Findings. While technological change, market responses, and the productivity effects of CO2 yield fertilization are projected to increase global availability of dietary protein, iron, and zinc, these increases are dampened by negative effects of climate change impacts on productivity and eCO2 impacts on nutrient content. Both datasets show projected eCO2 decreases global availability of nutrients in crops by enacting a 2·4% to 4·3% penalty on expected gains by mid-century. The penalty on nutrient content of wheat is ~3 times larger. Many countries currently experiencing high levels of nutrient deficiency would continue to be disproportionately affected.

Interpretation. This approach represents an improvement in estimating future impacts on global food security by simultaneously projecting climate change impacts on crop productivity and changes in nutrient content under eCO2, which accounts for a much larger effect on nutrient availability than CO2 fertilization. Regardless of the scenario used to project future consumption patterns, the net effect of rising atmospheric CO2 concentrations will slow progress in achieving reductions in global nutrient deficiencies.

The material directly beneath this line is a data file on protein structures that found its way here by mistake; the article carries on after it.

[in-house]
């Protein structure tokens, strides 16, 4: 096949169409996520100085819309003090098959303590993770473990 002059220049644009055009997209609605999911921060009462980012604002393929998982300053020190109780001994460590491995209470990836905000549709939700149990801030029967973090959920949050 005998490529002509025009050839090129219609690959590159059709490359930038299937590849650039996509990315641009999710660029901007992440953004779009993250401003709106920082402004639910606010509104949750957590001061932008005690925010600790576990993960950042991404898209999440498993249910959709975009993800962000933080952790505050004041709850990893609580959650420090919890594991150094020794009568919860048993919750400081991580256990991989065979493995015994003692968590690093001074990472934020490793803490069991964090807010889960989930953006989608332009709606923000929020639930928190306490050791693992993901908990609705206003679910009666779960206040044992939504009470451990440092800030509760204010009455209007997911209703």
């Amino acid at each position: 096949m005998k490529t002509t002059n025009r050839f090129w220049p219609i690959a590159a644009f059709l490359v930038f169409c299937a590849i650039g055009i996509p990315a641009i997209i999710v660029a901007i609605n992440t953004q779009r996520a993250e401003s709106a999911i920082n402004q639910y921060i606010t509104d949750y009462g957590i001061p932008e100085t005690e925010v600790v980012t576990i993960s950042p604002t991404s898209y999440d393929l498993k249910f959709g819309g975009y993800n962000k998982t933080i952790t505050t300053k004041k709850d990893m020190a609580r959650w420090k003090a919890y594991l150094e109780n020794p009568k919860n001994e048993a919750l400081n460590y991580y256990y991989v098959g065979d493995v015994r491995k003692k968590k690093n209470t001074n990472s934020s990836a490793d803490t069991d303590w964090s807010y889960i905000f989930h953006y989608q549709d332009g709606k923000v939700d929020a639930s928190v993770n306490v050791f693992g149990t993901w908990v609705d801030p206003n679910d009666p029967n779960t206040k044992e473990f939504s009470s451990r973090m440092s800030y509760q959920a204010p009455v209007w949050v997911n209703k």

Funding: This research was funded by the U.S. Environmental Protection Agency under contract EPBPA16H0002. Support was also provided through the CGIAR Research Programs on Policies, Institutions, and Markets (PIM) and Climate Change, Agriculture and Food Security (CCAFS). The views expressed in this document are those of the authors and do not necessarily reflect those of their affiliated institutions including the U.S. Environmental Protection Agency or the U.S. Department of Agriculture.

Declaration of Interest: The authors declare no competing interests.

Keywords: climate change; food security; nutrients; protein; iron; zinc; climate impacts; global burden of disease

Suggested Citation